When I mentioned this to genarti, she immediately said "YA dystopia! Fallout!" and that's true, a lot of dystopias are built around a Fundamentally Flawed Premise that has been imposed upon the innocent population by a dictatorial government. Those feel a little different to me, though, maybe just because that sort of dystopia very clearly grows out of our own world. We know from the beginning how to judge truth and lies, we're WAY AHEAD of our naive heroine who believes the color blue is evil because the government put an inexplicable ban on it. But Who Fears Death, while it may be set in our future, is in a future so distant from our own that there's no particular tracing back from it, and The Fifth Season is another world altogether, and we don't have any home court advantage over the protagonists as they figure out where the lies are except a belief that something that poisonous has to be wrong; maybe that's the difference.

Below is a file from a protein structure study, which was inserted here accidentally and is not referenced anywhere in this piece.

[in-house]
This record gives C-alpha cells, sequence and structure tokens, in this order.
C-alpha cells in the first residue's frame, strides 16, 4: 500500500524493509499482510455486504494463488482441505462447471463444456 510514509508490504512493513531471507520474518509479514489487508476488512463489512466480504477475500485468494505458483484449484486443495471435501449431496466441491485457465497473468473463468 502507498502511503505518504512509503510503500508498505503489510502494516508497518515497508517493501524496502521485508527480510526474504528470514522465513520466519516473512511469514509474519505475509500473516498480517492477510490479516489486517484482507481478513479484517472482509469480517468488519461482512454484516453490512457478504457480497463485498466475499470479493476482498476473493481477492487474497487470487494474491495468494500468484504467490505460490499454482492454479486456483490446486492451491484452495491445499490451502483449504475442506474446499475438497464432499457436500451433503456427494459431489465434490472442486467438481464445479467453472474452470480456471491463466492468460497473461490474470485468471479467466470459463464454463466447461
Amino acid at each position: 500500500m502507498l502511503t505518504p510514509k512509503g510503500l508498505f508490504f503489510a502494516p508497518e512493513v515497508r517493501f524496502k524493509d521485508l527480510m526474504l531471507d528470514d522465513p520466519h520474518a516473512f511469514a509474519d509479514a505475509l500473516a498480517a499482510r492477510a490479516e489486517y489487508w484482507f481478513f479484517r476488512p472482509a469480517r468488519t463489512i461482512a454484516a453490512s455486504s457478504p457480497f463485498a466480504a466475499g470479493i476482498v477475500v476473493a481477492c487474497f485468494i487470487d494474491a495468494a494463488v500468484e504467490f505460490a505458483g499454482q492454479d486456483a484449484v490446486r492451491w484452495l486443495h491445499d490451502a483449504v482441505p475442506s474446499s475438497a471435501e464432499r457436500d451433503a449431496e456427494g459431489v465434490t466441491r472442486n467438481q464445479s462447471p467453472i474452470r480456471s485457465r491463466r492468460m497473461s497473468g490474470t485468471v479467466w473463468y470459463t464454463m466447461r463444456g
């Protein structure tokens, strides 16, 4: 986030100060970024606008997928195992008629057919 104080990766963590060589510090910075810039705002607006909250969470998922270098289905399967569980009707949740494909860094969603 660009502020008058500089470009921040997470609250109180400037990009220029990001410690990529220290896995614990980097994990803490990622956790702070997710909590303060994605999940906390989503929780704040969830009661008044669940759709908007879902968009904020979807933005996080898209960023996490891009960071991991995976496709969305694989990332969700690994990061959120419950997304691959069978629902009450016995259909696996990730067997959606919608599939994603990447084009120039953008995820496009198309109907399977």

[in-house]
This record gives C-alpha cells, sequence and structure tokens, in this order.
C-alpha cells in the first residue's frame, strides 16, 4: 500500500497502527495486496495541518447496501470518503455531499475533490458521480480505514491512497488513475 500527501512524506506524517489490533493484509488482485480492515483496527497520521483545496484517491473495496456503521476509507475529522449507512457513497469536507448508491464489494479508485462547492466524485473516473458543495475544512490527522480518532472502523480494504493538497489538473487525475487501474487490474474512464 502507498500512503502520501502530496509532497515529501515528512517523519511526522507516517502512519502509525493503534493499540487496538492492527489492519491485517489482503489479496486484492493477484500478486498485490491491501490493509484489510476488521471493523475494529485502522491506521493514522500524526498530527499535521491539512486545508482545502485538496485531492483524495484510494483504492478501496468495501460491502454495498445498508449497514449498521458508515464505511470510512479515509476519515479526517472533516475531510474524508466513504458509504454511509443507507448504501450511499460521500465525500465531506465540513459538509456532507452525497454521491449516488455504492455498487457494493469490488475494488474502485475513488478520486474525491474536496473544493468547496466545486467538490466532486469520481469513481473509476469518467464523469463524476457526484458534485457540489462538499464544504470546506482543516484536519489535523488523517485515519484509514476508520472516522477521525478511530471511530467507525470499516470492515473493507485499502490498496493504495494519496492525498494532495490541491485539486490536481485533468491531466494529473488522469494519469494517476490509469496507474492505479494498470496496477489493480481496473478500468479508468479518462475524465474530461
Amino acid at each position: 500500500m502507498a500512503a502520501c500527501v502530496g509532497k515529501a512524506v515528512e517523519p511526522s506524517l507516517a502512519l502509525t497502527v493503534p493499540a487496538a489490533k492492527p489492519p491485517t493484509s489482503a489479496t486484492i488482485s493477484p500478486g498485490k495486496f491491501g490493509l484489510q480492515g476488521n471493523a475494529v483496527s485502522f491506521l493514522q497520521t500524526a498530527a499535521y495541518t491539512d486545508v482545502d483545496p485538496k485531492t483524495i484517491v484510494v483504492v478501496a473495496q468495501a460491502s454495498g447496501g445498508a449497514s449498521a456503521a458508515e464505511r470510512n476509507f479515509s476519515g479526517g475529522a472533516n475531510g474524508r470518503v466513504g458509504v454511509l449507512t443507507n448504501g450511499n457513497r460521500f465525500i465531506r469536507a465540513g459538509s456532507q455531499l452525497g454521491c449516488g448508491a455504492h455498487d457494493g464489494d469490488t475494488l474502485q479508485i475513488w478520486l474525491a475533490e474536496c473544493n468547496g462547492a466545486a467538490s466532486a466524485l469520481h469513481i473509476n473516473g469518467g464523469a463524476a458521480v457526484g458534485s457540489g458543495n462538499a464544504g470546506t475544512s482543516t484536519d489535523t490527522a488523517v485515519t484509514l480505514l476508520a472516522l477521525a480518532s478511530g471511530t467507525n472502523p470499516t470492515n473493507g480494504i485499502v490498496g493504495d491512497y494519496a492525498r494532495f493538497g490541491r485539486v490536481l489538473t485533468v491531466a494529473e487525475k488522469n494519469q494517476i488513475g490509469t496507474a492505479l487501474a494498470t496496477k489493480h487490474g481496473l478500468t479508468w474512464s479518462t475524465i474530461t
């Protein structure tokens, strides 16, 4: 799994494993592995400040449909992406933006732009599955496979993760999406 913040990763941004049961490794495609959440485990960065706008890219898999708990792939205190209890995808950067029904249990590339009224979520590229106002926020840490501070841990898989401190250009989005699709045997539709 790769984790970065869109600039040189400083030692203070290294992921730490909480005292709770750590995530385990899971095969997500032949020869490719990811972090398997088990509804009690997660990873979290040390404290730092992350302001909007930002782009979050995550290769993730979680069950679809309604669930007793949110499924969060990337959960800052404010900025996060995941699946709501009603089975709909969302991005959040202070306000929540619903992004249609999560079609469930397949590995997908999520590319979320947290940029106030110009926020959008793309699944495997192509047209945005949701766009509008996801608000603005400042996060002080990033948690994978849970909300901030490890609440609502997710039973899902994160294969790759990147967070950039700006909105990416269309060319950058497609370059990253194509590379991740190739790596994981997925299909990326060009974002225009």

We invite you to join your fellow Philadelphians this Wednesday evening, June 21, for an interfaith vigil to honor Nabra's memory and to condemn her killing and the hatred that led to her death. The evening will begin at 8:00 p.m. with remarks from community members.
The vigil will be followed by Maghrib/ Ma'ariv prayers, and a communal potluck Iftar (breaking of the fast) dinner in the park. Water and dates will be provided. All are invited to join us in breaking the fast, even if you are not fasting. People of all faiths are welcome, as are those who do not identify with a religious or faith community. Ours is a table of sacred healing and resistance. By sharing together, we stand against those who would divide us. We will gather for Nabra in the spirit of Rumi’s words:
“Come, come, whoever you are. Wanderer, worshiper, lover of leaving. It doesn't matter. Ours is not a caravan of despair. Come, even if you have broken your vows a thousand times. Come, yet again, come, come.”